Bristol-Myers Squibb faces opposition from largest shareholder and activist investor over Celgene deal

Bristol-Myers Squibb's largest shareholder Wellington Management told the drugmaker that it is "not supportive" of the proposed $74-billion acquisition of Celgene, calling the deal too risky and expensive. Wellington Management, which owns around 8 percent of Bristol-Myers Squibb's stock, suggested that other options to create value for shareholders "could be more attractive."

Meanwhile, activist investor Starboard Value, which recently nominated five directors to sit on Bristol-Myers Squibb's board, said Thursday that the purchase of Celgene is "poorly conceived and ill-advised." Starboard added that it plans to vote all of its shares "against the proposals related to the proposed acquisition."

Starboard said "we believe the risks inherent in this acquisition paired with the long-term poor results at Bristol-Myers make it untenable to support such a transaction," adding "this view has been solidified by the numerous other large, long-term shareholders who appear to likewise believe this deal is not in the best interest of shareholders." Starboard also noted that it believes Bristol-Myers Squibb is "deeply undervalued"

Starboard indicated that after reviewing the proposed deal, it has concerns around Celgene's "massive patent cliff – among the largest in pharmaceutical industry history," with the loss of exclusivity on Revlimid alone requiring the company to replace over 60 percent of its total revenue in the next seven years. Starboard also called Celgene's drug pipeline "extremely risky," adding that the process and diligence timelines leading up to the announcement of the acquisition suggest the deal was "hastily construed and perhaps done to thwart potential strategic interest" in Bristol-Myers Squibb.

Other investors, including Bristol-Myers Squibb's fifth largest shareholder Dodge & Cox, are also said to be unsupportive of the proposed acquisition. Special meetings for shareholders of Bristol-Myers Squibb and Celgene to vote on the merger agreement are scheduled for April 12. Shares in Celgene fell as much as nearly 10 percent following Wellington Management's statement.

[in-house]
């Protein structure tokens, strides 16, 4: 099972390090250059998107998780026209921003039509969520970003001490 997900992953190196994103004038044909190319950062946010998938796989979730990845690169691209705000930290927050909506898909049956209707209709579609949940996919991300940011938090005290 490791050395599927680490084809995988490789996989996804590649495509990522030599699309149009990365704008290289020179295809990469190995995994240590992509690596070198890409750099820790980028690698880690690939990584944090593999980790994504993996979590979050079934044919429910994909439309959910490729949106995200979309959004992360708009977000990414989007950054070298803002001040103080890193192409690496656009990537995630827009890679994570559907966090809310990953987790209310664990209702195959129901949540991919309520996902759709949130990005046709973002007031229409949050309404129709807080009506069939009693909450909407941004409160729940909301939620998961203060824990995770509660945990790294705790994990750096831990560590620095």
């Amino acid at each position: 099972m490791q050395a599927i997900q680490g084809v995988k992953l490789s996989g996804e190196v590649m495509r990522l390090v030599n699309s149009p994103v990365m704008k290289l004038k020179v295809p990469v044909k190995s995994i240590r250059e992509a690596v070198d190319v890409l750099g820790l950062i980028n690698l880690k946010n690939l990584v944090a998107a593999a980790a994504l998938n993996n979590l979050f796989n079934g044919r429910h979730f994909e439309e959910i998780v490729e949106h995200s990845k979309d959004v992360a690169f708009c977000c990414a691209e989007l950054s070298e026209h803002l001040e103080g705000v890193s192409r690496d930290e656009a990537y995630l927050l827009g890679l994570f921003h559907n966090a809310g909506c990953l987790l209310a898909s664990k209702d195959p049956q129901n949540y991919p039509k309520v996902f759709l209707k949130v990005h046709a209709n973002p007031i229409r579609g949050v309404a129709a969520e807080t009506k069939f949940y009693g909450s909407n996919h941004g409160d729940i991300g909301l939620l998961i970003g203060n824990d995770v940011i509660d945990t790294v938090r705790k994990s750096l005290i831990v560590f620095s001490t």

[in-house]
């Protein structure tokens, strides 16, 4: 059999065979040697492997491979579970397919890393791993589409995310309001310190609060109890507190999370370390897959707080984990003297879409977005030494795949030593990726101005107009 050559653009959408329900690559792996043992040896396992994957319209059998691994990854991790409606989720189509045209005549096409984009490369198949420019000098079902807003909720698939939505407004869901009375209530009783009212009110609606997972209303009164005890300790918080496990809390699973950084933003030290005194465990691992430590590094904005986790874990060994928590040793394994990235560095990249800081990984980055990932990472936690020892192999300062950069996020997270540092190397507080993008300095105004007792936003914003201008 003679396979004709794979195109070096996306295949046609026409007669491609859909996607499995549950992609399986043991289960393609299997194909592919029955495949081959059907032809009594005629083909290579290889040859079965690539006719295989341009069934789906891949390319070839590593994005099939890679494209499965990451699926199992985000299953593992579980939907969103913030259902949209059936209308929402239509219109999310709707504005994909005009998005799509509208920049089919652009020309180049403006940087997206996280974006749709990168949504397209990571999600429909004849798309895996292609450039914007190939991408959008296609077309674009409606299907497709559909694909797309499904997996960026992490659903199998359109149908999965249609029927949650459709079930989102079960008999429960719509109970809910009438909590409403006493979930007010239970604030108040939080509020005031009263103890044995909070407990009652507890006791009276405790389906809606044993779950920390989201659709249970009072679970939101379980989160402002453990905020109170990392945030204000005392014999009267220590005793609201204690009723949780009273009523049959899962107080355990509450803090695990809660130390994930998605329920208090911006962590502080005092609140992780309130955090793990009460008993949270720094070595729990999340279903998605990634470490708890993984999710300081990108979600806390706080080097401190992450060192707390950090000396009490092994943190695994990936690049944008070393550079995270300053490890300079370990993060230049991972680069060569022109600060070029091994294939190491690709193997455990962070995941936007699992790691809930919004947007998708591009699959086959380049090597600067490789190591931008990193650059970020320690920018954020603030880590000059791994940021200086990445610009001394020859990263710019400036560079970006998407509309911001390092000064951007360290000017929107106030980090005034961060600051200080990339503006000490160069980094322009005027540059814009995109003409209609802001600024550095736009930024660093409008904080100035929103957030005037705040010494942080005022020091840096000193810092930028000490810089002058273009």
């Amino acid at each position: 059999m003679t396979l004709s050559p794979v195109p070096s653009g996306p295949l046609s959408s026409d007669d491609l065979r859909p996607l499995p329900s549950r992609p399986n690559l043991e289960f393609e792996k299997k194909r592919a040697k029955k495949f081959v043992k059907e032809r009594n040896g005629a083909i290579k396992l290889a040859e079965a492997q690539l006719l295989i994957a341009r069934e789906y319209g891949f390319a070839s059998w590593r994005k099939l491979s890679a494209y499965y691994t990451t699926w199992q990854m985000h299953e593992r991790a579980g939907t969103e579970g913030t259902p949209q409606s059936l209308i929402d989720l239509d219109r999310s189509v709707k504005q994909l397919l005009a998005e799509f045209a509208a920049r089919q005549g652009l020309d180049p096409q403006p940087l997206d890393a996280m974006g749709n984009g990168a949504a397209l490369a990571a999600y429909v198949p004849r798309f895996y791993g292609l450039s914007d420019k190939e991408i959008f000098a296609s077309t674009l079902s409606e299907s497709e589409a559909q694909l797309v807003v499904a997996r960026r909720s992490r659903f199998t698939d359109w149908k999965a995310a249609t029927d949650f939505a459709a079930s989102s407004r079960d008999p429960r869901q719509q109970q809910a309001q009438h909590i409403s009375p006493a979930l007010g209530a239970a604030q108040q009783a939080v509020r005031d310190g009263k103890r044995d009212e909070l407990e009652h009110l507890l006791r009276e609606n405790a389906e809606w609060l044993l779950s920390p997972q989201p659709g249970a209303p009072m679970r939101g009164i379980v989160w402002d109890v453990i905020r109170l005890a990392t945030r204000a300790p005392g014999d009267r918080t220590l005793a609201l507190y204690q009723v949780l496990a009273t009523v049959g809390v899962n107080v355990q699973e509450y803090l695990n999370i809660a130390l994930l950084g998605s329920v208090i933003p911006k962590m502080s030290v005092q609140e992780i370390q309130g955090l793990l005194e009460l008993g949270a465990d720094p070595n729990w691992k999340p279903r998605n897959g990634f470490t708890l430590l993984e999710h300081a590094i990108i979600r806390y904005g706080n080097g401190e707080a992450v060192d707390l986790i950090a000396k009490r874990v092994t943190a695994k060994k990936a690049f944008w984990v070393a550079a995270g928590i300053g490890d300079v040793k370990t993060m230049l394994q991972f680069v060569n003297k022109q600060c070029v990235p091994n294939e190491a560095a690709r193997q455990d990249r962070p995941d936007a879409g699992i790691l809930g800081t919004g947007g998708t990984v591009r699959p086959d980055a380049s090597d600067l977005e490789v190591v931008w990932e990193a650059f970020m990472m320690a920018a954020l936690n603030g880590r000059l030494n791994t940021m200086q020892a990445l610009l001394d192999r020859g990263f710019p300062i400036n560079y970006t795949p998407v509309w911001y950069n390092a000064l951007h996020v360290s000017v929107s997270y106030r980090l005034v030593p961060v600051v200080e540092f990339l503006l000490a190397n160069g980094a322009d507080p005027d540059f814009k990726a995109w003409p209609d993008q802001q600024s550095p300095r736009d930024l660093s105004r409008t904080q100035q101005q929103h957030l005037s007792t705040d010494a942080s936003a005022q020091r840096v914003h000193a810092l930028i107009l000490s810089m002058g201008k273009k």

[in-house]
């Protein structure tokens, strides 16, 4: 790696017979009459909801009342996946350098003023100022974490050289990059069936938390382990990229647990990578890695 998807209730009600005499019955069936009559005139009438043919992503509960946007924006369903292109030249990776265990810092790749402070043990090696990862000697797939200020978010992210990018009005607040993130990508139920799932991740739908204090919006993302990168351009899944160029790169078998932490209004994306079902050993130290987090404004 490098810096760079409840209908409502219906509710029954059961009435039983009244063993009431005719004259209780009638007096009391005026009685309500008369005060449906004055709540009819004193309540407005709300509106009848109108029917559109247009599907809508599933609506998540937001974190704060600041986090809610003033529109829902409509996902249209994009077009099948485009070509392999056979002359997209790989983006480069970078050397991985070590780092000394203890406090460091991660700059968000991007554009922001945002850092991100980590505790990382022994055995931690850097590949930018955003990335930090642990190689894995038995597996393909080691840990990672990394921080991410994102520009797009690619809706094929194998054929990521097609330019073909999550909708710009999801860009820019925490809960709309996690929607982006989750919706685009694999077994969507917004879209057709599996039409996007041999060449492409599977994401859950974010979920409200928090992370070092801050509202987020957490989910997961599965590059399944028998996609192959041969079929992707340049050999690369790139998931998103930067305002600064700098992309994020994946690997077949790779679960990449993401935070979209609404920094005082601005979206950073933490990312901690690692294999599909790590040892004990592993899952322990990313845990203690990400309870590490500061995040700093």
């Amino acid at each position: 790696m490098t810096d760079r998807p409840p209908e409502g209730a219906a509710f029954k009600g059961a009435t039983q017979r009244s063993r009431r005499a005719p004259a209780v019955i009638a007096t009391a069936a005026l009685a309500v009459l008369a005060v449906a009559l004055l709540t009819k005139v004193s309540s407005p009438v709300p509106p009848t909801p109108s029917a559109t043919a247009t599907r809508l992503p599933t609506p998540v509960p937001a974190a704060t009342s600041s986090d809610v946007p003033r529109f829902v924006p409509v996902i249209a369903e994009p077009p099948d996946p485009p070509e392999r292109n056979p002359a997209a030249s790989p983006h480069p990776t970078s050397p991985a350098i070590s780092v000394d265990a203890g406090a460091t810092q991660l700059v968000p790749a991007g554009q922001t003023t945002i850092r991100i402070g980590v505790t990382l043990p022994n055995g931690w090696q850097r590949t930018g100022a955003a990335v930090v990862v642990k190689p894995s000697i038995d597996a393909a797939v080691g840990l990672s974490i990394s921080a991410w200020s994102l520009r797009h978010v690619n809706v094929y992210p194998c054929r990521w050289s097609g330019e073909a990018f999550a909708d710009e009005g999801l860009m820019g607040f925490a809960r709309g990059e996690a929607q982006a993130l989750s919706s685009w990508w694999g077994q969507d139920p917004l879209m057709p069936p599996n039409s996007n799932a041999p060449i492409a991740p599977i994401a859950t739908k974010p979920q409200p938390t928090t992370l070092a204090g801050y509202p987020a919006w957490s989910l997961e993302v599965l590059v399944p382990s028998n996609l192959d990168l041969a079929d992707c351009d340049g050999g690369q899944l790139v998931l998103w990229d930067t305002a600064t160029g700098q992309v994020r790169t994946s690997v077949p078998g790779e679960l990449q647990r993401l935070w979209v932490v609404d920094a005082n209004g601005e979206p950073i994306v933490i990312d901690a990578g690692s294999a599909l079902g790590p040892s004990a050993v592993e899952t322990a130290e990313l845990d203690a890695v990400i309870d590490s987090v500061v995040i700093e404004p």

According to Bristol-Myers Squibb, it has had "numerous conversations and meetings" with investors, including Wellington Management, since announcing the Celgene deal. "We believe that we are acquiring Celgene at an attractive price, and that this transaction presents an important and unique opportunity to create sustainable value," Bristol-Myers Squibb said, adding that it continues "to expect that the transaction will close in the third quarter."

"Wellington's decision is likely to prompt other funds who remain unconvinced by the upside of the acquisition to identify themselves in the coming weeks," remarked Barclays analyst Geoff Meacham. However, the analyst said he still expects the deal to close, in part because of a lack of other suitors for the drugmakers.

The transaction, which has been approved by the boards of both companies, has a termination fee of $2.2 billion. "It's difficult to predict whether or not there is enough pushback for that to happen," commented Edward Jones & Co. analyst Ashtyn Evans, with Andy Hsieh of William Blair noting "even with the combined voting power for both Wellington and Starboard Value, we believe there continues to be a high hurdle for opposition to reach majority."

Meanwhile, Baird Research analysts said "we continue to think the deal makes sense for Bristol-Myers, and ultimately will go through, despite this new risk, but have to acknowledge that Wellington has a much more commanding position than anyone else who has taken a stance against the deal so far."

For related analysis, see ViewPoints: The hunted goes hunting – for liberty and a late-stage pipeline, and ViewPoints: Bristol-Myers Squibb, Celgene deal passes first big hurdle.

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